Many dog owners swear that when they ask their canine friend if he’s happy, take him out for a walk, or just come home, the answer is a broad smile. In fact, photos and videos of several of these smiling dogs swarm the net. But scientifically: are dogs capable of smiling?
Do dogs really laugh?
The first thing to keep in mind is that human beings tend to anthropomorphism , that is, we tend to humanize what surrounds us. And with pets we do it in a superlative way, projecting feelings and emotions onto them and interpreting things in a way that actually has a very different meaning.
Professional trainers and dog experts explain that, while dogs are able to show their affection and well-being in many ways, for example by wagging their tails, jumping, rubbing against their owners or even whining, a real smile, the “human” style is not one of its “resources.”
So what is that dog smile?
Dogs have something called “adaptive behaviors”, this means that they are able to understand that certain behaviors can be more useful when communicating, so they use them as adaptive behavior that has a variety of functions and is product of evolution.
When a dog smiles, actually behind that expression that they are able to use at will (that is why they “laugh” when someone asks them to do so or when faced with certain stimuli) there is a very long and complex evolutionary process, which has culminated in the use of adaptive behavior, as a social skill and a way to get attention.
This evolutionary factor is fundamental, since dogs have used observation and “imitation” of the gestural behavior of their human owners, to strengthen emotional ties with us and in this way they have achieved, with resounding success, that our reaction is to see something that doesn’t really exist.
Canine laughter is also contagious to us
Another of the factors that help the dog to strengthen the behavior of the smile (besides that, when it does so it receives all kinds of rewards: gestures, caresses and even food or sweets) is that it has the advantage, that for human beings laugh is contagious; when the dog laughs it receives another smile in return, one more encouragement to repeat this behavior.
The other smile of the dogs
Another of the attitudes that are often seen a lot in videos is that when a dog does some mischief and its owner reproaches him for it, sometimes it seems that the dog is smiling, since it separates its lips and exposes its teeth. This is called a “submissive smile” and in reality it is just another type of reaction that dogs have, with which they make us laugh instead of getting angry with them.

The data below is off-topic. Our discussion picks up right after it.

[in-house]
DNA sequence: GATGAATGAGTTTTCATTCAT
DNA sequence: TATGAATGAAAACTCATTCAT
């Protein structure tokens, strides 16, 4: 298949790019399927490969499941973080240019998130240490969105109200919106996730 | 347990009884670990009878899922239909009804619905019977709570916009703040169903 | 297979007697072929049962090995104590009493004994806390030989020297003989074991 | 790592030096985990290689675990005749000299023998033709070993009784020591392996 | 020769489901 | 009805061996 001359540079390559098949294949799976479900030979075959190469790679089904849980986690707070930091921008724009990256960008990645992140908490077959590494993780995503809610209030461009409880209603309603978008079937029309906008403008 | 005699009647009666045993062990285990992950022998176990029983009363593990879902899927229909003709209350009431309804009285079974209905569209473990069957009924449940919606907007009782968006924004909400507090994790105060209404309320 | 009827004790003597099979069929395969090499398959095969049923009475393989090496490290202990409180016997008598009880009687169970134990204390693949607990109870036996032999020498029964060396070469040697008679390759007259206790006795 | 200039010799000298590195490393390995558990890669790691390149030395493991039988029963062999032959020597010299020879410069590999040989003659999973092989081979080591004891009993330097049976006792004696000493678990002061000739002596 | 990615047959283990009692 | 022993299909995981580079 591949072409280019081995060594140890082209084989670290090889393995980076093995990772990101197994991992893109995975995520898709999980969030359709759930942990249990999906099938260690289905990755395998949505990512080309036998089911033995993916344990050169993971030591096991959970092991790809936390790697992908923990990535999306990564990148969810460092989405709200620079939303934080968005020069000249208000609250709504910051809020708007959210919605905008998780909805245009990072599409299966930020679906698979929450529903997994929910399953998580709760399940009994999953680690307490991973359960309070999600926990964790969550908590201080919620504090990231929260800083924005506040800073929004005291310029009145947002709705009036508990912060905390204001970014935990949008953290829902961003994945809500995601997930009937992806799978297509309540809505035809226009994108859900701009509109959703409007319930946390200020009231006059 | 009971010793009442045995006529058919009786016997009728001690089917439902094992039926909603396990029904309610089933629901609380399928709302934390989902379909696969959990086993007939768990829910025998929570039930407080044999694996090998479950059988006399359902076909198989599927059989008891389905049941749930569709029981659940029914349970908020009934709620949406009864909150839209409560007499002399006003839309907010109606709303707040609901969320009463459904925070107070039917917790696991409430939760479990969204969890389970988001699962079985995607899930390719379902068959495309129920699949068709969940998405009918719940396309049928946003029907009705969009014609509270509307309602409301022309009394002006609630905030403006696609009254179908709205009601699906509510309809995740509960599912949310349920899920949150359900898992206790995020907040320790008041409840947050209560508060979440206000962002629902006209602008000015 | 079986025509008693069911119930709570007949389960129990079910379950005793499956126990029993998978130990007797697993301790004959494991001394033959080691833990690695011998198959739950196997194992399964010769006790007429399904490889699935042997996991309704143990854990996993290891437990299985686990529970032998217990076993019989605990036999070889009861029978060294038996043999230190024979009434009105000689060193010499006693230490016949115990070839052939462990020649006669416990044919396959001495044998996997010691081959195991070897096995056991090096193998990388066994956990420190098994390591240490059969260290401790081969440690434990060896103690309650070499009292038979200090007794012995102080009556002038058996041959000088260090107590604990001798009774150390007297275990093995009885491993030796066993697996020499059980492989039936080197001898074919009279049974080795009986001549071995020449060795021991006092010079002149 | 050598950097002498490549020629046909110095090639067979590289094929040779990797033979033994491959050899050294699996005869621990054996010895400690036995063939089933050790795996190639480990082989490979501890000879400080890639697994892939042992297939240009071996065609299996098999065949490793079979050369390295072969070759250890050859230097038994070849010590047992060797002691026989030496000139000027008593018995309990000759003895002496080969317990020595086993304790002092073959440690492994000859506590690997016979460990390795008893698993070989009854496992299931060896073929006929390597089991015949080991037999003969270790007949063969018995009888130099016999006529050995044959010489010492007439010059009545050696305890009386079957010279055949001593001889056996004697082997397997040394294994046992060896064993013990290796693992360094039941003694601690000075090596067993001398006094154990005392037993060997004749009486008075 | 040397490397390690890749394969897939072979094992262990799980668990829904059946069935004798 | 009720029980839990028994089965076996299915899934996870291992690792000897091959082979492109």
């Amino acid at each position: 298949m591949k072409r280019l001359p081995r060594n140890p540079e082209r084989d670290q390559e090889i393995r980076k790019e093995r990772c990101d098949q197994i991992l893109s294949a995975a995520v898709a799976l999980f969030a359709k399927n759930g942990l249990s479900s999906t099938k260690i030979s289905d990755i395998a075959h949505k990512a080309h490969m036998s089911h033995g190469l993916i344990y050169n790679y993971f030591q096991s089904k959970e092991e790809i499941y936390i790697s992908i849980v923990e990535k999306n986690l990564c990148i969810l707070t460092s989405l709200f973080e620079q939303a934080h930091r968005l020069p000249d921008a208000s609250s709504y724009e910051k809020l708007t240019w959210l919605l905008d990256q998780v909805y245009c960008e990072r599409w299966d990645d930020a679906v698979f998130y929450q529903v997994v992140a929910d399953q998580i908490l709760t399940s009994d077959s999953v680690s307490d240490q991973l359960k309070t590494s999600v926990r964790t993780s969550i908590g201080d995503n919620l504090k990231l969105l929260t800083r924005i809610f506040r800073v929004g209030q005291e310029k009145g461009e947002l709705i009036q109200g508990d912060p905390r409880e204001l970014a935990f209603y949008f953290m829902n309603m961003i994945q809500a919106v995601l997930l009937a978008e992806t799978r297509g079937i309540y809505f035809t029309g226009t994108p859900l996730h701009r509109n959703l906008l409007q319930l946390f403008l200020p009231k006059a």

There is infinite evidence of the existence of this smile, which arises as a response to the attitude of the human trying to “shame his dog”, in the face of a bad behavior by confronting him with the fact and recriminating his action or asking him who it was. The dog uses the submissive smile while lowering his head, squinting and even covering his face with a paw, a true Hollywood artist.
Dog laugh + oxytocin
The experts in canine behaviorism maintain that a dog is capable of learning at a subconscious level, that certain gestures provoke positive reactions in their owners. It is not that they understand the internal process by which we tend to humanize them, but rather that, for them, what counts are the results.
That is the reason why, when making a certain gesture that its owners interpret as a smile, so they celebrate it and as soon as it repeats it, they film, photograph and share it with everyone, for the dog it is a sign that “That” he has done generates a greater bond with his owners, so he will not only repeat it, but also learn to “laugh on demand”.
From the point of view of humans, when dogs smile, a hormone called oxytocin is released, which is produced in the hypothalamus (a small organelle located in the center of the brain) and ends up in the bloodstream through the neurohypophysis. It is a neuromodulator of the central nervous system that acts on feelings.
This mixture of learned, rehearsed and repeated friendly attitudes on the part of our dog, added to the secretion of oxytocin and the natural tendency to humanize our pets, has as a result that people are convinced that their dogs laugh because they are happy.
It is good to clarify that, although dogs do not laugh or even smile, their attitude does have something to do with happiness, since these imitative behaviors end in caresses, celebrations and sometimes even in prizes, so the final result for the dog (and also for its owners) it is, without a doubt, enjoying a happy moment.